Page:Fasti ecclesiae Anglicanae Vol.1 body of work.djvu/137

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BANGOR[1].

This diocese extends into the counties of Caernarvon, Merioneth, Montgomery, Denbigh, and over the whole of Anglesey. Attached to the cathedral there are a dean, three archdeacons, viz. Anglesey, Bangor[2], and Merioneth, a precentor, chancellor, and treasurer, two canons or prebends, and two vicars choral.

BISHOPS.

A bishopric is said to have been erected here before the middle of the sixth century by Malgo Conan prince of North Wales.

Daniel was made the first bishop of the see about the year 516. He is supposed to have died about 10th Dec. 544, and been buried at Bardsey.

Ellodu was bishop of Bangor or Venedotia; ob. about 811.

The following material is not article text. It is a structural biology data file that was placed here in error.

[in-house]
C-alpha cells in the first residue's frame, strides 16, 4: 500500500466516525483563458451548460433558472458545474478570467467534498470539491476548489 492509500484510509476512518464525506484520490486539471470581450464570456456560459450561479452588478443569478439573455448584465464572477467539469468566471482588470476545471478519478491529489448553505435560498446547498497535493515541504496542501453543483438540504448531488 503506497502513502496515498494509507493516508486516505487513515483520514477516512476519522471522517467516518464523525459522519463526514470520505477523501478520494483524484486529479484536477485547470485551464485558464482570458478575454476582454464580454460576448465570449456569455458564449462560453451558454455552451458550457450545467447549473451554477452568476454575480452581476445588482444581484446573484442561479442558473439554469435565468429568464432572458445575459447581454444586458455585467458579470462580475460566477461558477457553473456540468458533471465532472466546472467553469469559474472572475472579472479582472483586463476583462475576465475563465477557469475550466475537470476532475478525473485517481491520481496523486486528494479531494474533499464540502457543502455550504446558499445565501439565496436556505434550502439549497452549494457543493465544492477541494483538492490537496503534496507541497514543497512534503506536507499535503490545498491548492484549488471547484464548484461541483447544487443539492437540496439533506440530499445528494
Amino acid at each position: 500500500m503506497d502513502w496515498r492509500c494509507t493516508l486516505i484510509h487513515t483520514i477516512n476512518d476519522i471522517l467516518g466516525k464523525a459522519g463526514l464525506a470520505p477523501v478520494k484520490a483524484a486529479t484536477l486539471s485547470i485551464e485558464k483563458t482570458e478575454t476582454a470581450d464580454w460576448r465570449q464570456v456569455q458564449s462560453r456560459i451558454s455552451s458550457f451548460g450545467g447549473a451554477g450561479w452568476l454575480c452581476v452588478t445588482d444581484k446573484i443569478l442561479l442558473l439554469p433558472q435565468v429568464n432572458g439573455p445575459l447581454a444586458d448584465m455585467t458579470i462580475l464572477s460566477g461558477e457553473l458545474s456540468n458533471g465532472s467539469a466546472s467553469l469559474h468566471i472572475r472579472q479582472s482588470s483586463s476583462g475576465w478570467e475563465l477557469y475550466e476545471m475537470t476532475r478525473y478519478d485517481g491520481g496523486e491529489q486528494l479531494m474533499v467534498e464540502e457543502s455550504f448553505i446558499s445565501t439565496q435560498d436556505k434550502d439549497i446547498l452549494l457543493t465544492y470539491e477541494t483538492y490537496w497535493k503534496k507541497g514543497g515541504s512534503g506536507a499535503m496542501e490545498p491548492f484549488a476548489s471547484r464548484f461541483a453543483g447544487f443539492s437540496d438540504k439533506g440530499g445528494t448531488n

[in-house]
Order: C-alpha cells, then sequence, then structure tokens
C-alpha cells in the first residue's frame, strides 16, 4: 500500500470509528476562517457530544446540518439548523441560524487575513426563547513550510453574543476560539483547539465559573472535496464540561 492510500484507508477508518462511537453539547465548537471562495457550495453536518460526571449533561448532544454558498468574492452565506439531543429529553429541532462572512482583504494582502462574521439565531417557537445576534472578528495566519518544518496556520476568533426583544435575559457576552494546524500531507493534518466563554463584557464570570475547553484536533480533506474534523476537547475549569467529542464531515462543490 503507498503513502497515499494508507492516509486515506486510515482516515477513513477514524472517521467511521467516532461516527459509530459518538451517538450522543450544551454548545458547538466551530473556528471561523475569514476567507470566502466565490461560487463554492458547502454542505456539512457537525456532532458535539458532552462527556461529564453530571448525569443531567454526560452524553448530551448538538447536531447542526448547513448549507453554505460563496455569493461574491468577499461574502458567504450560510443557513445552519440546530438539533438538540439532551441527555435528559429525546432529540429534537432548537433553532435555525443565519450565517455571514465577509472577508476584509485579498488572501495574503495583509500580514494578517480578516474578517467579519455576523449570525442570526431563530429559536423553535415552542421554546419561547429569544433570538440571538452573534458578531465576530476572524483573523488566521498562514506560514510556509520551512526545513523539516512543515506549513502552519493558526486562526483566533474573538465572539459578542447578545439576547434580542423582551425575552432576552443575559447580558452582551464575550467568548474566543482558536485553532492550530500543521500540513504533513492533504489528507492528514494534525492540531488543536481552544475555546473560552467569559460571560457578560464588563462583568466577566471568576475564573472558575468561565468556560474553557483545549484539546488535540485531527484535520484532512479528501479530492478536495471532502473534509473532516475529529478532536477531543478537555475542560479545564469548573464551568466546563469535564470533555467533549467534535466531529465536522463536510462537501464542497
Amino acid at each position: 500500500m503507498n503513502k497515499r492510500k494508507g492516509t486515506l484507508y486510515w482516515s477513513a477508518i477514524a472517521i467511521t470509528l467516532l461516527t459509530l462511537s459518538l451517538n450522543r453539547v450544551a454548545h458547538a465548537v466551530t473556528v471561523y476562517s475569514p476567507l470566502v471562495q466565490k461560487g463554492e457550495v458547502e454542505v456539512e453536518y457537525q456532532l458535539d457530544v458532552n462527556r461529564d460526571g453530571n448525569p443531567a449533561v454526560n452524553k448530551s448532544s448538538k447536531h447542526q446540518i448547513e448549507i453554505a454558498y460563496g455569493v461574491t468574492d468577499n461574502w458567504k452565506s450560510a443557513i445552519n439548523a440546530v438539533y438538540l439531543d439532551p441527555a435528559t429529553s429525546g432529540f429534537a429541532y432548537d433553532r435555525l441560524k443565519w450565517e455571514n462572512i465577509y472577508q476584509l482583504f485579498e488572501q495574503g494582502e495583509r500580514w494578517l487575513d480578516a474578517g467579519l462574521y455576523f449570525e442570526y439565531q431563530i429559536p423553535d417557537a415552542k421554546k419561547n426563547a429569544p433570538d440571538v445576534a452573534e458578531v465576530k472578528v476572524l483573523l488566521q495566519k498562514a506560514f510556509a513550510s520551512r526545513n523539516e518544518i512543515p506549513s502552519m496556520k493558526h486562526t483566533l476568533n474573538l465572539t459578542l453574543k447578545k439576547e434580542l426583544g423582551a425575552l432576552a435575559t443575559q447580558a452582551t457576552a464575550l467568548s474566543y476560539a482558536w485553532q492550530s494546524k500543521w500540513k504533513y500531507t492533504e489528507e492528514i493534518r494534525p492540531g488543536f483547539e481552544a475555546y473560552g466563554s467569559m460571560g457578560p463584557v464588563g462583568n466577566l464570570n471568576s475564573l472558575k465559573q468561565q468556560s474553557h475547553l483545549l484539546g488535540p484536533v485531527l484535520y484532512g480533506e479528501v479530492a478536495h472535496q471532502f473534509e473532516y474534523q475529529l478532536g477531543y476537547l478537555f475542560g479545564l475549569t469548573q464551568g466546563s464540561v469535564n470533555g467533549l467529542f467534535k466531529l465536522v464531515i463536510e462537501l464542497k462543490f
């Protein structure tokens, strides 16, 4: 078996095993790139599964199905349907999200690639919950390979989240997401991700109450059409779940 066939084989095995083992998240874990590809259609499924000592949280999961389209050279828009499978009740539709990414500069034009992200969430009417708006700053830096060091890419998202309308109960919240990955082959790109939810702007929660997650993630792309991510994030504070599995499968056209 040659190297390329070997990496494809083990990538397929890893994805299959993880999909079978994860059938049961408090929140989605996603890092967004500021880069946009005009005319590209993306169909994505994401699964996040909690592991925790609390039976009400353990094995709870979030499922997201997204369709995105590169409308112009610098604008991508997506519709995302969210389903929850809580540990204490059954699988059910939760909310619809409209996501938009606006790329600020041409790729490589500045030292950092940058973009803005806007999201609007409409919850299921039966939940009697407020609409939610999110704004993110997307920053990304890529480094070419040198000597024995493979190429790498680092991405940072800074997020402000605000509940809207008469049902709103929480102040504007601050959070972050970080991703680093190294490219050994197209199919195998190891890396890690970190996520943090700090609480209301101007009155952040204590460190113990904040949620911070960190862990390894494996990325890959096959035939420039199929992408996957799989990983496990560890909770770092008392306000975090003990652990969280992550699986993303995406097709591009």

Mordaf held the see about 940. King Edgar is said to have refounded the cathedral in 975[3].

Hervæus[4] was the first bishop of Bangor, about whom there is any certainty, but the date of his taking possession of the see is not known; he was consecrated by Thomas archbishop of York during the vacancy of

  1. This diocese was prospectively united with St. Asaph by order in council dated 12 Dec. 1838; but the arrangement was annulled by stat. 10 and 11 Vict. c. 108.
  2. There were formerly three archdeaconries, Bangor, Anglesey, and Merioneth, but the first two were added to the bishopric of Bangor by act of parliament in 1685; they were dissevered from the bishopric by stat. 6 & 7 Vict, cap. 77, 8, and the two archdeaconries were united under the name of the archdeaconry of Bangor, and a canonry residentiary in the cathedral church of Bangor was permanently annexed thereto by way of endowment.
  3. [transcriber note: annotation for footnote appears in text, however, no footnote present]
  4. Surnamed Cruste. Dicet. de Præsul. Angl. c. 14.